By DAVID GREEN
The year 1858 was an important one in American history. As the nation’s second gold rush got underway, Fifty-Niners began streaming into the Rocky Mountains, just a decade after the massive surge into California—Pike’s Peak or Bust.
Charles Darwin announced his theory of evolution and the first trans-Atlantic telegraph cable connected the United States and Great Britain. A contingent of pro-slavery forces committed a massacre in the Bleeding Kansas incident, and three months later, the series of Lincoln-Douglas debates got underway.
In Morenci—a young community only 25 years old—1858 was an important year for a couple dozen residents. Many of them were making the long trek by horse and buggy to Medina for services at a Congregational church.
A decision was made to start a church in Morenci and a council of ministers and delegates was called on March 17. By the end of the day, the deed was done. The First Congregational Church of Morenci had become a reality.
The church covenant started with these words: “We are banded together as a Christian Church to maintain the worship of God, to proclaim the gospel of Christ, to develop in men a consciousness of their relations and duties to God and their fellow men, and to inspire in them with love for truth, passion for righteousness, and enthusiasm for service.”
Members met in other churches and buildings for 13 years until construction of a church building began in 1871. The interior layout then was much different than what worshippers see today.
Buggies pulled up to a wooden platform on the west side. Passengers disembarked and entered the church through the gothic doors on the south, on Locust Street.
The pews faced north, just the opposite of today’s arrangement, however, a choir platform was in place where it stands today. The congregation turned and faced the choir when hymns were sung.
In 1923, church members voted to remodel the interior and at that time the pews were turned to face the south. A balcony was built and a new entrance was constructed along Summit Street. A new pipe organ was also installed.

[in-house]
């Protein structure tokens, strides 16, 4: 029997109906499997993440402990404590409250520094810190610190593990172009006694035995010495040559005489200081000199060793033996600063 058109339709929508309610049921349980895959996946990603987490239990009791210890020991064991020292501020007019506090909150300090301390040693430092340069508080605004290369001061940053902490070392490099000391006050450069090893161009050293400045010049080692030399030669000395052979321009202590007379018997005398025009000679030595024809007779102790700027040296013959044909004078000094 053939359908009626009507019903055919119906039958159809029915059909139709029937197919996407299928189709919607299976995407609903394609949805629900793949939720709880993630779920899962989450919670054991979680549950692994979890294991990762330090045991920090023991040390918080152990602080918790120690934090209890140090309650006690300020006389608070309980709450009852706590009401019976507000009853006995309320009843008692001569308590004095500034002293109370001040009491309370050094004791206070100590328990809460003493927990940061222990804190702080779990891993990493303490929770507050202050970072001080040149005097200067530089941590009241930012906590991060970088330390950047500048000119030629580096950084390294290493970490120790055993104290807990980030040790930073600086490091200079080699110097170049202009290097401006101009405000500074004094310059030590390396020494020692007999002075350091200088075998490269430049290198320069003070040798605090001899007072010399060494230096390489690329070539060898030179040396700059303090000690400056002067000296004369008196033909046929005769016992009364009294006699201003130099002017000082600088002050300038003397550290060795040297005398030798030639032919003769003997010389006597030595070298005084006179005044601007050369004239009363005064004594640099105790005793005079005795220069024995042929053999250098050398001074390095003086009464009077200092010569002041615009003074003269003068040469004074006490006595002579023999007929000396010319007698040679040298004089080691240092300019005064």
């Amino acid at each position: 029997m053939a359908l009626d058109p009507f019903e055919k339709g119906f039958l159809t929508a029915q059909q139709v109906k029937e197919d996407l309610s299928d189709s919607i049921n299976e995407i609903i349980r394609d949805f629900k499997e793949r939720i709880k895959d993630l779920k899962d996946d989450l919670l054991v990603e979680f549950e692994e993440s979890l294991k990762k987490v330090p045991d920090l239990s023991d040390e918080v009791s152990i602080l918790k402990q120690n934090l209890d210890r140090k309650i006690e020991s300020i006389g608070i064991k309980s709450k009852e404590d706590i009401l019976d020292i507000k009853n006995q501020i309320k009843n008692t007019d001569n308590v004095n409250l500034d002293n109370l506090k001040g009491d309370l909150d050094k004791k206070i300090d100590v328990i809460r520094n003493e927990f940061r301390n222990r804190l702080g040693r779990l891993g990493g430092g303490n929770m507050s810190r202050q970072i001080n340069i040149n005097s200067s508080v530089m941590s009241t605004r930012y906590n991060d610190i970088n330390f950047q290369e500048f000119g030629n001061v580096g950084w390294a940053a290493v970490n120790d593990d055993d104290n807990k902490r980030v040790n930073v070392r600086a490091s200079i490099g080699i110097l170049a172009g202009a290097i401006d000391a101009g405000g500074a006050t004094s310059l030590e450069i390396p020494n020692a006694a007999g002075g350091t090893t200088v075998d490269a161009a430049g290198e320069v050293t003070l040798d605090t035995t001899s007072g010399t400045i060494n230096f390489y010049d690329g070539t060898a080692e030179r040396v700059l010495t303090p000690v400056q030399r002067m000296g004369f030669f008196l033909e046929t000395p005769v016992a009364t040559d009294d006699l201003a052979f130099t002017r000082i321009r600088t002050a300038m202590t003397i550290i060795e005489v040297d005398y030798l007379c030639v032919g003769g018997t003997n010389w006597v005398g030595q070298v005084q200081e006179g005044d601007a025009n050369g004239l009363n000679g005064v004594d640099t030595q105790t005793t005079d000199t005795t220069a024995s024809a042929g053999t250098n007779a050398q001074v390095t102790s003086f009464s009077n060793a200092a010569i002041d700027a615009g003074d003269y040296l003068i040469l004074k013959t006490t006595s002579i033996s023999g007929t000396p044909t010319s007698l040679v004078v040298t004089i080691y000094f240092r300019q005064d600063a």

In 1955, when the organ was in need of repair and interest was expressed in making it powered by electricity, Dr. and Mrs. James Blanchard bought a Hammond electric organ to replace the pipe organ.
The congregation approved a major building project in 1961 that added a large meeting area, education rooms, an office and a kitchen.
In the church narthex, or entryway, the original pewter Communion service is displayed in a case, along with other memorabilia from the past.
In 1957, the Congregational Christian Churches joined with the Evangelical and Reformed Church to form the United Church of Christ. Morenci’s church joined the union in 1961 and remained for four decades. In 2001. members voted to return to the National Association of Christian Congregational Churches.
A 150th anniversary service is planned at 10 a.m. Sunday. Dr. Jack Cahill, Morenci pastor, will present a message highlighting many years of church service.
Special music will be presented by church organist Sybil Diccion and former member Sylvia Sims will present a vocal solo. Former choir members will be invited to join together to sing two hymns and piano solos will be presented by Chloe and Kyla Molitierno.
Invitations were sent to many former church members and more than 120 present members and guests are expected for the special service and luncheon.
Historical items and photographs will be on display and guests will have the opportunity to reminisce.